Describe the impact of language policy and planning on Namibia.

Do you believe that it has been a success or a failure? Please explain.
Nick Aston

The Austrian philosopher Ludwig Wittgenstein once said that ³the limits of my language mean the limits of my world´. It is therefore the aim of this paper to argue that the use of English as Namibia¶s national language has created both opportunities and challenges for its citizens. Whilst universal languages such as English can create opportunities for economic growth, for example, these opportunities are limited by an individual¶s proficiency in these languages. One such challenge can be seen in the difficulties in defining µlanguage policy¶ and µlanguage planning¶. Cooper¶s view of language planning as ³deliberate efforts to influence the behaviour of others´ (1989: 45) for example does not tell us who makes these attempts, nor who the µothers¶ are. Fishman (1979: 11) meanwhile suggests a Marxist view of those in power making structured, organised decisions to solve communication problems, with the strategies then implemented and enforced upon the country. In Namibia, SWAPO¶s decision to choose English as the national language of Namibia can be thought of as one which has created a number of problems for the country. As Maho (1998: 185) discusses, SWAPO aimed to use a language which was not that of its colonisers, namely Germany and South Africa. In gaining independence for Namibia, SWAPO desired to create an identity for both Namibia as a country and for its citizens. Since English had not been enforced upon Namibia, SWAPO chose this language as Namibia¶s national language. One can suggest that SWAPO chose English as a means to enable Namibia¶s cultural groups to communicate with one another. As Namibia has a number of indigenous tribes and consequentially a wide variety of languages, one could say that ³English may have a role in providing a neutral means of communication between its different ethnic groups as it does, for example in India´ (Jenkins, 2003: 35). Yet at the same time, the Ministry of Education and

Describe the impact of language policy and planning on Namibia. Do you believe that it has been a success or a failure? Please explain.
Nick Aston

Culture (1993: 63) acknowledges that English in Namibia is not yet a lingua franca. As English is neither a first or second language for many Namibians, and is therefore a foreign language, one could ask: to what extent did SWAPO consider this problem in establishing its language policy? Furthermore, should English language teaching in schools be considered as a foreign language, rather than the official language of instruction? Whatever the extent of the government¶s planning, LPP has become one of Namibia¶s greatest challenges. In 2010, almost half of Namibia¶s 33,570 full-time Grade 10 students failed to progress to the next grade (http://www.namibian.com.na/news-articles/national/fullstory/archive/2011/january/article/nantu-calls-for-grade-10-supplementary-exam). Whilst there are disagreements as to the reasons for these results, it could be suggested that if a teacher¶s proficiency in English is low, how can we expect our students to achieve a high proficiency in English? If the Namibian government is to create ³unfettered capitalism´ (Kibbee 2003: 47) for its citizens through the utilization of a global language, it will need firstly to address the qualifications and training of teachers. In recognising Namibia¶s indigenous languages, such as Oshiwambo, as official languages, the government has aimed to create both a national identity for all, whilst respecting the individual heritage and cultures that form part of the country¶s history. Where LPP has at best struggled, and at worst failed, however, appears to be in creating higher job prospects for its citizens. We may be living in a ³global village´ (McLuhan, 1967: 63), yet if Namibians are unable to communicate in the national language effectively, how does this improve job prospects and wealth creation in a country with a high unemployment rate? (http://www.indexmundi.com/namibia/unemployment_rate.html) It is this author¶s belief therefore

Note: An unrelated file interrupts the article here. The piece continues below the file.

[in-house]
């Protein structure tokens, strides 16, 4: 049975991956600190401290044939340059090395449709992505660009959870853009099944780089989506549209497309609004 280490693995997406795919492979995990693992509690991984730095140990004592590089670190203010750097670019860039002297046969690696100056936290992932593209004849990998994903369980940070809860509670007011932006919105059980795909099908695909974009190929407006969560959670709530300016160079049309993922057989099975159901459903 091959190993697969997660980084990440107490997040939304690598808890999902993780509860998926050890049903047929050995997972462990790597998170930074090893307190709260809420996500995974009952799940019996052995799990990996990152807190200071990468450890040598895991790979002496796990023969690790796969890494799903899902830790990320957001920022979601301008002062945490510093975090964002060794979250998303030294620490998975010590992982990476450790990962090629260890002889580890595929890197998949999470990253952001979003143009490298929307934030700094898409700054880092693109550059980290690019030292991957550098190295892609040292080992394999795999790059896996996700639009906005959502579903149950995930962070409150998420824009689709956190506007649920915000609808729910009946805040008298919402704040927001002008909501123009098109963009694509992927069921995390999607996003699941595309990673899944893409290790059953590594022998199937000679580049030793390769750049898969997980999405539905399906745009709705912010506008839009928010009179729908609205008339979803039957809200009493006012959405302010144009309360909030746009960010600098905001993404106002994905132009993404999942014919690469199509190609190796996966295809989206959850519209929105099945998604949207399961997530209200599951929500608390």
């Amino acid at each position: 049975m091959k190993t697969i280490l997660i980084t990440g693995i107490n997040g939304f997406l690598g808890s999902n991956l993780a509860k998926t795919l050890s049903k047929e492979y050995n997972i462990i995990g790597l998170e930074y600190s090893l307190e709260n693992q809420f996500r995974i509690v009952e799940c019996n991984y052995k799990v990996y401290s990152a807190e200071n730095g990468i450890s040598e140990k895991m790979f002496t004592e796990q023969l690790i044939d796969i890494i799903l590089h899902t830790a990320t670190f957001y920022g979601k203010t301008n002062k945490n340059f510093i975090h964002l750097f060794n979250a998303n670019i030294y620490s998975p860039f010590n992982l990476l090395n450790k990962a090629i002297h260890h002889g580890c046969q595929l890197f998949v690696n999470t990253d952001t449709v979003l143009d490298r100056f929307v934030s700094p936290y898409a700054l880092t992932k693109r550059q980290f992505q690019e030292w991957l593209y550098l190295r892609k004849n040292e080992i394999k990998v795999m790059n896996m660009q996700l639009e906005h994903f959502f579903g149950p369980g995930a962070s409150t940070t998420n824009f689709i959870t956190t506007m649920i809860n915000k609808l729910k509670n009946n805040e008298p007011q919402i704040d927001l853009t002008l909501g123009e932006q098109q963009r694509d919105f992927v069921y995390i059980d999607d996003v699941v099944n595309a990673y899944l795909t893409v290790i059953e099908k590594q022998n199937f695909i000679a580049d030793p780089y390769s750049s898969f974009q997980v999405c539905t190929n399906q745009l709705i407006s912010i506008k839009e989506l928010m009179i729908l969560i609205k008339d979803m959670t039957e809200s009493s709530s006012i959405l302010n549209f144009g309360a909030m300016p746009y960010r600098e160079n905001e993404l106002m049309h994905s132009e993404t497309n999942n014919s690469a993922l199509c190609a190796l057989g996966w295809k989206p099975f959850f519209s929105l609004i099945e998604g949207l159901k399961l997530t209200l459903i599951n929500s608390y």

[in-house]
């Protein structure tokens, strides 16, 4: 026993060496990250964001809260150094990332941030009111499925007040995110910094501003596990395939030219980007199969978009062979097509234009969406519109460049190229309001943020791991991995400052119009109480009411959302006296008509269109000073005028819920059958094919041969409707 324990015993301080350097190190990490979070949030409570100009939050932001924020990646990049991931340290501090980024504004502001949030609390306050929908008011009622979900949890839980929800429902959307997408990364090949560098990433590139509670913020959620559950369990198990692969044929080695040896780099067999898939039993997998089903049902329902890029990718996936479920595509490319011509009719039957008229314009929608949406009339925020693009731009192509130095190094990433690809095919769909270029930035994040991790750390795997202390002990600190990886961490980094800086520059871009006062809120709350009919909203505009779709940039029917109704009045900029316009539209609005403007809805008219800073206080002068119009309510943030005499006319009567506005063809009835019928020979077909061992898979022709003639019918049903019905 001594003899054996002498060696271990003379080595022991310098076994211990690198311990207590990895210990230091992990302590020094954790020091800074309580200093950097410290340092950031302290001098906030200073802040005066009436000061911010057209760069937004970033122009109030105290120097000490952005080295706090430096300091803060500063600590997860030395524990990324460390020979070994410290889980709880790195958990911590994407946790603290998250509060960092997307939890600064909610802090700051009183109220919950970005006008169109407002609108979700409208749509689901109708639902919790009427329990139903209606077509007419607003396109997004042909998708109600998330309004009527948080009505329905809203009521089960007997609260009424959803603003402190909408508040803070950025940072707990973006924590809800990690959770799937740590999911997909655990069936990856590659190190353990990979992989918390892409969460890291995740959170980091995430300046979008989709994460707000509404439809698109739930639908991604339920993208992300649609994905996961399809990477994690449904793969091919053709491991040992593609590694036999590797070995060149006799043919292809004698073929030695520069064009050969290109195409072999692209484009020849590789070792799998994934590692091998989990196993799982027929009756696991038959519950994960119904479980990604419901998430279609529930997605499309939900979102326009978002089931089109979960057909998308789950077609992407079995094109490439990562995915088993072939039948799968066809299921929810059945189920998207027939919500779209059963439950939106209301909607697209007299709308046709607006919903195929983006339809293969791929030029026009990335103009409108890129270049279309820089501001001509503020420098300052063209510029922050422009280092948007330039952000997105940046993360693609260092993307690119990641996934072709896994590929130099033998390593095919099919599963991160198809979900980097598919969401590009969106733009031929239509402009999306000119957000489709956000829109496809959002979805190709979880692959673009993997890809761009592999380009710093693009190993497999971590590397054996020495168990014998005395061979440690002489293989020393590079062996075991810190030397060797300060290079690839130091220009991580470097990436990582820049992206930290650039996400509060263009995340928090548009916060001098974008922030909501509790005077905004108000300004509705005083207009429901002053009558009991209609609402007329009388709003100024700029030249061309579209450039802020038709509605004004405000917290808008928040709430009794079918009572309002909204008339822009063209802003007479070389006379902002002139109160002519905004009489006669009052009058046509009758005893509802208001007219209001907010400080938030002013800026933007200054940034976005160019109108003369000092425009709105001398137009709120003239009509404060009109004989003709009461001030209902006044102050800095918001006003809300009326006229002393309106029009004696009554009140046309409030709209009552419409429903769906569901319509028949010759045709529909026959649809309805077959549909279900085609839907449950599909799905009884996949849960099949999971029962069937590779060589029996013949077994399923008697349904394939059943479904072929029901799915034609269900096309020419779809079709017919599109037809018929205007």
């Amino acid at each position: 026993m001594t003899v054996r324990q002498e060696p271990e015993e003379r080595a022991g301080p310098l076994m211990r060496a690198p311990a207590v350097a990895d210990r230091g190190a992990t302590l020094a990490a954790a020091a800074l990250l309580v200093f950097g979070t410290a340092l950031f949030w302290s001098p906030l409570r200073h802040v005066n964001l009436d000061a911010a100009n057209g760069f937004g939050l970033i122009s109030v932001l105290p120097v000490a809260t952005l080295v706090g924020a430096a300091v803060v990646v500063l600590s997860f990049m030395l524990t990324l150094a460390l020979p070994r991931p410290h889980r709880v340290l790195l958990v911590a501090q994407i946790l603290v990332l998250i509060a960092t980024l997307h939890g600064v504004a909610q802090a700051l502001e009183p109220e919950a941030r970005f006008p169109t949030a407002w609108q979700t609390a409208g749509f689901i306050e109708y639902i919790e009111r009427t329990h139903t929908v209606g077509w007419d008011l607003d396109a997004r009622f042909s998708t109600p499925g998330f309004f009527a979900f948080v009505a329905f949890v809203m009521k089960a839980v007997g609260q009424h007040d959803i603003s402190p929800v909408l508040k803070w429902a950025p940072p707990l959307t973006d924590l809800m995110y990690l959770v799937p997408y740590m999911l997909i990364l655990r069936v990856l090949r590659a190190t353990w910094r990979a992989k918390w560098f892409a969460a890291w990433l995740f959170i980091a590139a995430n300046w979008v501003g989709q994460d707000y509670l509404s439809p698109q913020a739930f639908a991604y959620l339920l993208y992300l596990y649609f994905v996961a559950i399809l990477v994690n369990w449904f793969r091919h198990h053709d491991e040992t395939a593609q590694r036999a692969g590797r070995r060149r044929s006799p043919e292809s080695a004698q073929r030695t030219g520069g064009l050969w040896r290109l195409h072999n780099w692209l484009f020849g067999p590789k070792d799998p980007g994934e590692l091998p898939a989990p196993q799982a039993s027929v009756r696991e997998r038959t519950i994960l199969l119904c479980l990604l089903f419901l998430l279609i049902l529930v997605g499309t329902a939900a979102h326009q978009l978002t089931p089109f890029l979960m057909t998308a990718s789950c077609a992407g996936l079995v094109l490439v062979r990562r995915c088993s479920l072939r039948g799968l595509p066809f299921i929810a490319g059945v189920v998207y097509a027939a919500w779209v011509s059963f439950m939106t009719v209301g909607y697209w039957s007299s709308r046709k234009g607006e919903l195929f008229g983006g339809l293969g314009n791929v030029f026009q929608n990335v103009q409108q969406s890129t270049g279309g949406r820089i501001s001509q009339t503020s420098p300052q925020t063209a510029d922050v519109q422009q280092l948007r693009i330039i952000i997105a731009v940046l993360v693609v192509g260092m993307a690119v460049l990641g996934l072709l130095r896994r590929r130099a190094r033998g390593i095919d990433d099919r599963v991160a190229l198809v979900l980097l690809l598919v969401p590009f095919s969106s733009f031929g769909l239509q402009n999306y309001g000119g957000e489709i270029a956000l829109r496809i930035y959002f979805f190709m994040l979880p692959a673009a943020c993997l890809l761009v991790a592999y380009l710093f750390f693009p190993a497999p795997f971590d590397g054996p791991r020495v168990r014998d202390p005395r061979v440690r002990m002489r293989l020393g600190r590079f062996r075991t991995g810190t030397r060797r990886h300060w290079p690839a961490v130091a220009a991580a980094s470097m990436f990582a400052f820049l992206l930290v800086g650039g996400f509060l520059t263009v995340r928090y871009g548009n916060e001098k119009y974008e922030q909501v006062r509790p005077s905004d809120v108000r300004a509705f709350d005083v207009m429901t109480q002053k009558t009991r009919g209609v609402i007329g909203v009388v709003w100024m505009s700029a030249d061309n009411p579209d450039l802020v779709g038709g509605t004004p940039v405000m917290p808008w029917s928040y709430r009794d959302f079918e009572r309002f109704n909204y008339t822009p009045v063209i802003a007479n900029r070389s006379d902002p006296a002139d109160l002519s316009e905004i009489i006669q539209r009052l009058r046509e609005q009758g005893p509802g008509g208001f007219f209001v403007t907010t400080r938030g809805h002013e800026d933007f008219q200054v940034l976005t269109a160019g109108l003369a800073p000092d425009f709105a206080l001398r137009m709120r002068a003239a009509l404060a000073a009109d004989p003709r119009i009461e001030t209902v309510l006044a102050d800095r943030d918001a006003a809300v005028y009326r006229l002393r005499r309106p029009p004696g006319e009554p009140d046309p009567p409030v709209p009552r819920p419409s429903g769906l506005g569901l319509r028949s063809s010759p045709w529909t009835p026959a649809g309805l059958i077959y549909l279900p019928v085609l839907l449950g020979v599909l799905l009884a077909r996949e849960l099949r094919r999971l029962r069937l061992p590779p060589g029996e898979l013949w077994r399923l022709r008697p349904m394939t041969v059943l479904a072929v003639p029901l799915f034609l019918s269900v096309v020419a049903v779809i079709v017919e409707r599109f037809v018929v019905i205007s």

Describe the impact of language policy and planning on Namibia. Do you believe that it has been a success or a failure? Please explain.
Nick Aston

that the Namibian government prioritised a non-colonial identity for the country and its citizens, rather than the proper implementation and consideration of a language policy.

REFERENCES: Cooper, R. L. (1989). Language Planning and social change. Cambridge: Cambridge University Press. Fishman, J. (1979). Bilingual education, language planning and English. English Worldwide Jenkins, J. (2003). World Englishes: A Resource Book for Students. London: Routledge Ministry of Education and Culture Namibia (1993). Toward Education For All: A Development Brief for Education, Culture and Training. Windhoek: Macmillan Education Namibia Kibbee (in Maurais and Morris, eds) (2003). Languages in a Globalising World. Cambridge: Cambridge University Press Maho, J. F. (1998). Few People, Many Tongues: The Languages of Namibia. Windhoek: Gamsberg Macmillan Publishers McLuhan, M. and Fiore (1967). The Medium is the Message http://thinkexist.com/quotations/language/

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